‘That disease is terrible:’ Alzheimer’s Association hosts workshop connecting families with resources, more education


CAMBRIDGE, Md.- “Not knowing who you are was a challenge. Getting her to eat was a challenge,” said Moaney.

Those are Arlene Moaney words, describing life as a caregiver for her mother who battled with dementia before passing away. “I thought I knew how to take care of her, but really I didn’t because I wasn’t educated,” said Moaney.

That’s where the Alzheimer’s Association is stepping in. Tuesday, The Greater Maryland Chapter hosted their 2nd Connected Conversations on the Shore workshop in Cambridge. “There’s a lot of people that are passionate about this cause in communities across the state, including rural or underrepresented communities. We wanted to find those folks that are passionate and educate them to then go be force-multipliers for the Alzheimer’s association,” Greater Maryland Chapter Executive Director David McShea said.

There was a focus on the African American community, a group twice as likely to be impacted by the disease. They’re also more likely to have less Vitamin D which is crucial for brain health as Dr. David Ajibade explains. “Vitamin D is just extremely important not just for your bones or your teeth but also for brain functioning and brain protection,” said Dr. Ajbade.

Dr. Ajibade is the Director of the Brain & Body Foundation which focuses on research and treatments for brain disorders.

Along with giving caregivers and the community knowledge, speakers also thought it was important to dispel myths. “Right now, we have people in their 40’s and sometimes even as early as their 30’s being diagnosed with mild-cognitive impairment or early on-set Alzheimer’s. It’s something we didn’t address before so this is a migration,” Alzheimer’s Assocation Volunteer Murvell Delpino said.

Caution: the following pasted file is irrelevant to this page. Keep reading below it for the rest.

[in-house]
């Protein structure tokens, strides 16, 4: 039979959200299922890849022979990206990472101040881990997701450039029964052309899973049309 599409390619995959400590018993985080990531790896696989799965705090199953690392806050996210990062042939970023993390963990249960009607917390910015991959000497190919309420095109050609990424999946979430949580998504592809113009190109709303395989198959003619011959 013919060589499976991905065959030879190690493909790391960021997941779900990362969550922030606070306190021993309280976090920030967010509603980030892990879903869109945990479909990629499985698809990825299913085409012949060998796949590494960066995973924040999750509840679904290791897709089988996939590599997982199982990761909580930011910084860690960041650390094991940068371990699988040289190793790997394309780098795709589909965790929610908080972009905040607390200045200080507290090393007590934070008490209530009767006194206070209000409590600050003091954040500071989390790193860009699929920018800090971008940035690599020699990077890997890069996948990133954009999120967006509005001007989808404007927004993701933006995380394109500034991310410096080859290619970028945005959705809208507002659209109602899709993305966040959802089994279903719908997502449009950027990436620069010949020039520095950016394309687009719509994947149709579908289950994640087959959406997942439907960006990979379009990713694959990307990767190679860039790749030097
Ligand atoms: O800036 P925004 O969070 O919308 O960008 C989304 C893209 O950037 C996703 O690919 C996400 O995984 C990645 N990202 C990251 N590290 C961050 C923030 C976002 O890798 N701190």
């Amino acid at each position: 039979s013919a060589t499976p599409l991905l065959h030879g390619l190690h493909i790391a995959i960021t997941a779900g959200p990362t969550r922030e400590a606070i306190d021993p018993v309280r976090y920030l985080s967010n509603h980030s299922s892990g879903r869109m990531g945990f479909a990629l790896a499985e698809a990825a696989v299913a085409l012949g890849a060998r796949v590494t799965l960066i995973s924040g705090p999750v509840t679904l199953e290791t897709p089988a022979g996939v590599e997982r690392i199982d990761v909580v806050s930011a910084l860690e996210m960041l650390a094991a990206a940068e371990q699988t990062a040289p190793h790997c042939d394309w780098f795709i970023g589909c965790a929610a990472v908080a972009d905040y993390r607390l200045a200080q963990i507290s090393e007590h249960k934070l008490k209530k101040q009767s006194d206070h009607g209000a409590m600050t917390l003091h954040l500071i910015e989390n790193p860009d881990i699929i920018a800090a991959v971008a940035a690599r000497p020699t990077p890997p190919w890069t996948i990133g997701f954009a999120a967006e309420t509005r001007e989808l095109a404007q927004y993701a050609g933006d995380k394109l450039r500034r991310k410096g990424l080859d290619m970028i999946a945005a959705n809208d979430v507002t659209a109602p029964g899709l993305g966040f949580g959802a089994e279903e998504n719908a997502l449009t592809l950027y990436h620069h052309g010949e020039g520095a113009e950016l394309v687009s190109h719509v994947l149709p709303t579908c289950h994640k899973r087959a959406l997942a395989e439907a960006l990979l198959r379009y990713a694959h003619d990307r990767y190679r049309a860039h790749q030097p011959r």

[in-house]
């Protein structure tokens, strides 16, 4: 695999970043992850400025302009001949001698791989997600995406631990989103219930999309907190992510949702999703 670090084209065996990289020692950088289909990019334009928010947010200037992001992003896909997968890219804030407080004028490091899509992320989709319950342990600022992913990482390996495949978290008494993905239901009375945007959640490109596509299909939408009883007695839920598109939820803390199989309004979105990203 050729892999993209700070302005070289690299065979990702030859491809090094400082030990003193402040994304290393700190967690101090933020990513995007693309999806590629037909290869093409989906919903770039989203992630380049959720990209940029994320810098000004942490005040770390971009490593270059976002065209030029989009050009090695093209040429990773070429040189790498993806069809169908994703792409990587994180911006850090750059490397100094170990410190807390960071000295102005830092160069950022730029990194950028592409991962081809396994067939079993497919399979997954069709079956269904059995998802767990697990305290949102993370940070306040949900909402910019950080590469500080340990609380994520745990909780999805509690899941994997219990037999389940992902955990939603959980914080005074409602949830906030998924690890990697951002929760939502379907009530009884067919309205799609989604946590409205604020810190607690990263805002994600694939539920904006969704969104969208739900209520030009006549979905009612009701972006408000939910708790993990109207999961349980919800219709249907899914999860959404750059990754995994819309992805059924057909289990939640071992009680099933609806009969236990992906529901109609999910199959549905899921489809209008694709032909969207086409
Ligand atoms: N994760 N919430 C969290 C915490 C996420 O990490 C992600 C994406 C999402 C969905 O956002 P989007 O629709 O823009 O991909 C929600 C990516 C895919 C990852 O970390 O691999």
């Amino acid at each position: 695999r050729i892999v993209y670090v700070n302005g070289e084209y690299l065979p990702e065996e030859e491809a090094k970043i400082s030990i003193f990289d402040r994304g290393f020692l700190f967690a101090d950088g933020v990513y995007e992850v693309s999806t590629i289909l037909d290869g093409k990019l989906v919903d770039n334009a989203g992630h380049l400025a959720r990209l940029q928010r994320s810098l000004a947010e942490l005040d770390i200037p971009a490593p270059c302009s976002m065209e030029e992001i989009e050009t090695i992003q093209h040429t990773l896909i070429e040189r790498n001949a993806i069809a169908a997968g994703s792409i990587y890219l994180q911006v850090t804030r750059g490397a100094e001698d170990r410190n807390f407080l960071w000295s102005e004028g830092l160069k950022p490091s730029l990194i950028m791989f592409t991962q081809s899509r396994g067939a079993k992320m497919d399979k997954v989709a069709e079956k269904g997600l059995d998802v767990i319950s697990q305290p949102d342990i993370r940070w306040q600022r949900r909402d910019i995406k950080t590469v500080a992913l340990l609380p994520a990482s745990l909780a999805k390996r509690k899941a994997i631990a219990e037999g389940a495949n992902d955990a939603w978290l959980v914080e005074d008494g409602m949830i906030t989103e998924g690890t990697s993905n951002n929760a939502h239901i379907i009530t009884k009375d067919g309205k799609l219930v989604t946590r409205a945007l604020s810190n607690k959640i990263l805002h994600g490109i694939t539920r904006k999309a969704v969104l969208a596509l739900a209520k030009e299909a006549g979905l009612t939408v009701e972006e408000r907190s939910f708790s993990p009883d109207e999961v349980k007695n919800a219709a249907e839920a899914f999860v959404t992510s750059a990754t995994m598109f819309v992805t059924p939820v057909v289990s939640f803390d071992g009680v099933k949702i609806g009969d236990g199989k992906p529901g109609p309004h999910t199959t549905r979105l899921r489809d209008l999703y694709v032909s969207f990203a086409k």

As for Moaney, she’s now turning pain into purpose. She says she’s on a mission to give other families the tools she wishes she had. “You’ve got to be educated in order to deal with it. That disease is terrible,” said Moaney.

Dr. Ajibade tells 47ABC another factor that puts African Americans at a higher risk is lack of quality health care. He says most time physicians often lack the knowledge to properly care for that community.

Experts also tell us it’s also important to identify early warning signs and behaviors which lead to more accurate diagnoses.

The Alzheimer’s Association also has a 24/7 hotline. For more information, click here

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